At the moment I learned I was selected for the program, I was considering leaving the Air Force. Promotions were slow. The duty stations were less than ideal in my career field, and, I still wasn't sure about my compatibility with the military way of life. Being single, however, the decision could be totally selfish. I opted to accept the promotion and reenlist for another four years.
Not long thereafter, imagine my shock when I was told I would be forced to retrain into another career field! Seems those same geniuses who thought up the 3-D program had mismanaged the people assets in my particular career specialty. USAF Security Service now had an abundance of Morse radio operators. I was given no choice, except to pick the new career field. I chose computer operations.
Subsequently, I was assigned to the 544th Aerospace Reconnaissance Technical Wing, Strategic Air Command Headquarters, Offutt Air Force Base, Omaha, Nebraska. Before long, I received orders for this assignment and was on my way back to the States. As I look back, this new assignment was not especially noteworthy or professionally rewarding. Moreover, it turned out to be an interlude. USAF Security Service, I came to learn, was always lurking just over my shoulder. After only 14 months at SAC Headquarters, they plucked me away from the career field they forced me to retrain in and sent me on what was to be a four-year assignment at Misawa Air Base, Japan. I'll pick up some memories of Omaha in my next story about the tour in Japan. In closing the book on Taiwan, I left that island nation at age 22, a Staff Sergeant. It was a tour characterized by some personal growth and much indulgence. I did improve my professional job skill, learn the power of the press as chief editor of the trick newspaper, and even managed to soak up a little more oriental culture.
On the downside, I started to get a little too cavalier. I remember one night I was copying news from DZM in the Philippines when the signal faded badly due to sunspot activity impact on the ionosphere. With the signal fading and becoming unintelligible, I got the notion of creating a false news story while continuing to feign actually copying DZM. The story I created on the fly was about an air crash involving the San Francisco Giants baseball team. I don't mind saying, it was creative in story and detail, and I carried the ruse through to the end by including it in the evening edition. Of course, I thought it great fun and something that would fall into the prank domain. Woe to me when I learned what a stir that fake story created. Phone calls to the States. Distraught Giant fans. People talking in the mess hall at breakfast.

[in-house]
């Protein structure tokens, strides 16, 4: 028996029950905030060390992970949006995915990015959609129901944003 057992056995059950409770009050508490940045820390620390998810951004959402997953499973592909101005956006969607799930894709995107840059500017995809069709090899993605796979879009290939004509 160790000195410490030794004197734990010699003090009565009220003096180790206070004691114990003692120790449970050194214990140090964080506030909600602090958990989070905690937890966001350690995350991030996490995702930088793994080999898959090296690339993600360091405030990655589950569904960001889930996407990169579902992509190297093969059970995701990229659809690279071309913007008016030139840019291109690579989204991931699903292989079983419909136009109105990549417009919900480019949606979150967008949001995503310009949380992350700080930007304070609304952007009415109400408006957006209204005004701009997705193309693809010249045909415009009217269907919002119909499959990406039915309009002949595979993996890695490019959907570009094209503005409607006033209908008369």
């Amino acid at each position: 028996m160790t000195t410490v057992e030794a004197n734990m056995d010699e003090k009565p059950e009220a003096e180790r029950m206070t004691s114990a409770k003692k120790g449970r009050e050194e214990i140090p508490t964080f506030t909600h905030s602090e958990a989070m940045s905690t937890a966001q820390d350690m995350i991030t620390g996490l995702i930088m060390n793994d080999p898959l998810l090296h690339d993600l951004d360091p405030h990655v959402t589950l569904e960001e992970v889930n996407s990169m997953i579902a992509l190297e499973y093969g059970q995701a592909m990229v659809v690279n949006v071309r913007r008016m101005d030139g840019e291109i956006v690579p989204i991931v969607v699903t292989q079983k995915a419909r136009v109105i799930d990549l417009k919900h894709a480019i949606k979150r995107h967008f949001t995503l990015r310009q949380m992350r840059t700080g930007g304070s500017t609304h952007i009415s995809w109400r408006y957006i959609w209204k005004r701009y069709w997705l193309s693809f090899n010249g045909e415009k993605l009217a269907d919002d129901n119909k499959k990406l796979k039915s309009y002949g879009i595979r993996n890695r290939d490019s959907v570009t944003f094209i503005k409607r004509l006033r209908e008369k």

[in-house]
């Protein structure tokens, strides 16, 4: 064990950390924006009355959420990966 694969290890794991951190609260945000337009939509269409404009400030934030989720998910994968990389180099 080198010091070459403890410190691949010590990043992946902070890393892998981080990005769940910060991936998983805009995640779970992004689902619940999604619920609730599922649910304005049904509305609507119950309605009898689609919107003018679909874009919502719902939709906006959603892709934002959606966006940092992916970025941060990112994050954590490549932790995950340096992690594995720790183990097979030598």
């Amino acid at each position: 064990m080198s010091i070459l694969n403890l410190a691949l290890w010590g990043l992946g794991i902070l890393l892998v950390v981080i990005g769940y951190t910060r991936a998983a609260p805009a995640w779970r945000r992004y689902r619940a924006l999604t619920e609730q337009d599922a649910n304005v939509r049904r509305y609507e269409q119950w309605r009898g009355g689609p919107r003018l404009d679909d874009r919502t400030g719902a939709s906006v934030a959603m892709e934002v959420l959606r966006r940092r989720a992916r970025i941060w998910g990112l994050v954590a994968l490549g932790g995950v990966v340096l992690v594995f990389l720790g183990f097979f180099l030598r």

Later that morning, while boarding the bus for town, two guys sitting in front of me were discussing the bogus story. Seems one of them actually called home when he read my story. Now, with confirmation that the story was false, I heard him remark to his crony, "When I get a hold of the guy who created that fake story, I'm going to beat the shit out of him." I hunkered down in my seat and thought about things like good judgment and wisdom. I had demonstrated neither.
As for Taiwan, I would recall the taste of Mongolian barbecue, the false promise of returning to the mainland, the deterioration of my personal self-control, more abject poverty in a foreign land, and a growing arrogance that came from being part of a very elite command that operated at the fringes of regular military protocol. This latter attitude was to become more troubling in one sense, but invaluable in another. Let me explain.
As in my first assignment in Pakistan, the focus was on mission accomplishment. Strict military discipline and restrictions on behavior became secondary. This was both good and bad. When I did return to the "real world and the real Air Force" I quickly ran into difficulties with strict disciplinarians, men who worried more about the length of your hair than your job performance. On the good side, I had self-reliance, confidence, the ability to assess and take risks, and a questioning attitude. This personal independence is something I had to control and temper in stateside assignments, lest it do my harm. Strangely, this same trait evidently made my standout from others. Somehow, this led to decisions by others that I was a man who could be trusted to get the job done, to take on challenges others shied away from, and someone who would not give up despite difficulties. So, I now faced a serious dilemma, which I did not fully comprehend until some years later.
Doing intelligence work in foreign lands, it is wise to downplay your military affiliation, be culturally sensitive, and to just blend in to the woodwork. On the job, a baseball cap (with the big "B" trick symbol) was part of my uniform. We even modified the fatigue uniforms of the times to make it easier and quicker to dress.